At my age I can't really afford overdo it. at least not for very long. I used to get all amped up and play as hard as I could to try to get over top of the guitar amps but I gave up on that a long time ago and figure it's the sound guy's problem. If he does his job correctly then it doesn't really matter how loud I play so whatever gets the best sound out of the drums is my goal and hopefully his will be to make those sounds heard. That is why the Shure brothers (etc.) invented drum mics. I do not know the girl that did the sound at this gig, she's one of the club's seemingly endless bench of sound techs, but she did seem competent and the drums in the monitors sounded good (including the bass drum) so I suspect the room sound was fine. My guess is that the video guy rolls off the low end in order to insure he gets a usable recording. I wish the bass drum were more prominent in the video mixes but I have to admit that other than that it's a pretty sweet recording of the room sound for being from a zoom recorder sitting on a tripod on the edge of the dance floor.
 

JDA

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Should be your own mixer ; )
and yes it's work
and yes it strenuous (playing the songs from when many of us were young men.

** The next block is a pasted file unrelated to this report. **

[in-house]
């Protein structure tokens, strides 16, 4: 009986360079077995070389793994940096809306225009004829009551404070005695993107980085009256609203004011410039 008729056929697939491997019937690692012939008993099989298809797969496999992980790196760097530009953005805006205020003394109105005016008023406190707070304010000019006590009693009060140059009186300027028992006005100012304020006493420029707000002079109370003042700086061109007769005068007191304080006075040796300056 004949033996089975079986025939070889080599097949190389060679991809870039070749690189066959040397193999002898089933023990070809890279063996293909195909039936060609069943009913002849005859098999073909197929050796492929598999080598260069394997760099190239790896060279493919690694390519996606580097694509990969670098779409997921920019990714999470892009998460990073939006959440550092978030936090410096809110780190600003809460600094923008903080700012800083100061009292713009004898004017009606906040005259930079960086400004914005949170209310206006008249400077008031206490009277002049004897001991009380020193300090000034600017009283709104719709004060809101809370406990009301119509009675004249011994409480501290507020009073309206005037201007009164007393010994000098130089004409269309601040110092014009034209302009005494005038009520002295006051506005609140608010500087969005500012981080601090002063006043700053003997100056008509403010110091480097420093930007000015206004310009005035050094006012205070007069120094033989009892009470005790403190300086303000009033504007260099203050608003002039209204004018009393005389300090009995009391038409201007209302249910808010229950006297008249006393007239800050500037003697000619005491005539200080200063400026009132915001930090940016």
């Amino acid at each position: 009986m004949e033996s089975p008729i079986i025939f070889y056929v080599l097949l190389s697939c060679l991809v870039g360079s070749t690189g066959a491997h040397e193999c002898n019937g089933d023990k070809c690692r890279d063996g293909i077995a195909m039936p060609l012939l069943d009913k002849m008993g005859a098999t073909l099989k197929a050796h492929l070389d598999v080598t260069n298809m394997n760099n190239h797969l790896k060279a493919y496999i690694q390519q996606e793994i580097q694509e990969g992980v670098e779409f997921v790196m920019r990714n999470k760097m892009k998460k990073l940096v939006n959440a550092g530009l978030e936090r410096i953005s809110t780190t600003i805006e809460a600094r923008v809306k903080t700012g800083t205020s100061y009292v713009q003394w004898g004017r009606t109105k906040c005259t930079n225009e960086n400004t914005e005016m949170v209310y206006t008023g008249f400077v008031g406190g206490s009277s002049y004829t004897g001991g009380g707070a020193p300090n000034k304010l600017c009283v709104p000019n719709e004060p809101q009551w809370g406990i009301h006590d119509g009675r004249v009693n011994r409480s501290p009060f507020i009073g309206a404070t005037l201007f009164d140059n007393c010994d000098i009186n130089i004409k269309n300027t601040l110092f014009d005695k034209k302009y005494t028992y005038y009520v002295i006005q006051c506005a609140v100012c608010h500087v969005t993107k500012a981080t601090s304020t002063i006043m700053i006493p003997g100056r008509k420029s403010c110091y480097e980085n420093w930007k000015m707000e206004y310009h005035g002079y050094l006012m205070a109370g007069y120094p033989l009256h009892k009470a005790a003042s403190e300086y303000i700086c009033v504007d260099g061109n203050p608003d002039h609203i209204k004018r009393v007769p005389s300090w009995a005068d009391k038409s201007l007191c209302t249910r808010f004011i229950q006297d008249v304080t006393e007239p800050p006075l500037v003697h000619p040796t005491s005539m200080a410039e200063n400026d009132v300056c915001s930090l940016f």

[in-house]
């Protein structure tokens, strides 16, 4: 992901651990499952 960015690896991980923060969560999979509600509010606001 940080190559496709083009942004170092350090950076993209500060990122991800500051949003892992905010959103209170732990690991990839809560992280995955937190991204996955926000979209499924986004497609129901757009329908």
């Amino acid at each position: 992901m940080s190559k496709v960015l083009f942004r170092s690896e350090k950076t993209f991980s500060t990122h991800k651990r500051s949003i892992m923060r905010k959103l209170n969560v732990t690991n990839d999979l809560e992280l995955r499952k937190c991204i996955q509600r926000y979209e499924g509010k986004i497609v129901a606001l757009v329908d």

So there's a couple solutions.
1) give up the young man's (when we were young men) music
...that's my for sure overall solution
2) play like it's your last time (because it might just be.. ; )
...well, I got thru 6 gigs last year - still breathing lemme check
 
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K.O.

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Should be your own mixer ;)
Tried that on occasion. Still the ultimate mix is in the hands of whomever is doing FOH and it just means hauling around even more stuff and more time to set up, tear down, and try to get the sound right. I'm content to let the sound guy do it all, come what may. I do cringe a bit whenever I see someone clipping some cheap-azz no name mics on my drums and I think about my Sennheiser 421s that are sitting at home. In my previous band I would bring in my own mics to use whenever I deemed them to be better than what the sound company had to offer. Usually this wasn't a problem...and usually my mics were the better choice. I might start doing that again...but it is one more heavy case to haul, one more thing that could get stolen, one more thing to have to set up, and one more thing to tear down.

The one thing that does annoy me is when they fail to put up overheads or mic the Hi-Hat. A lot of my playing is cymbal oriented and I sometimes fear they will not be heard. But, at least in the case of this latest gig they seemed to come through just fine without any.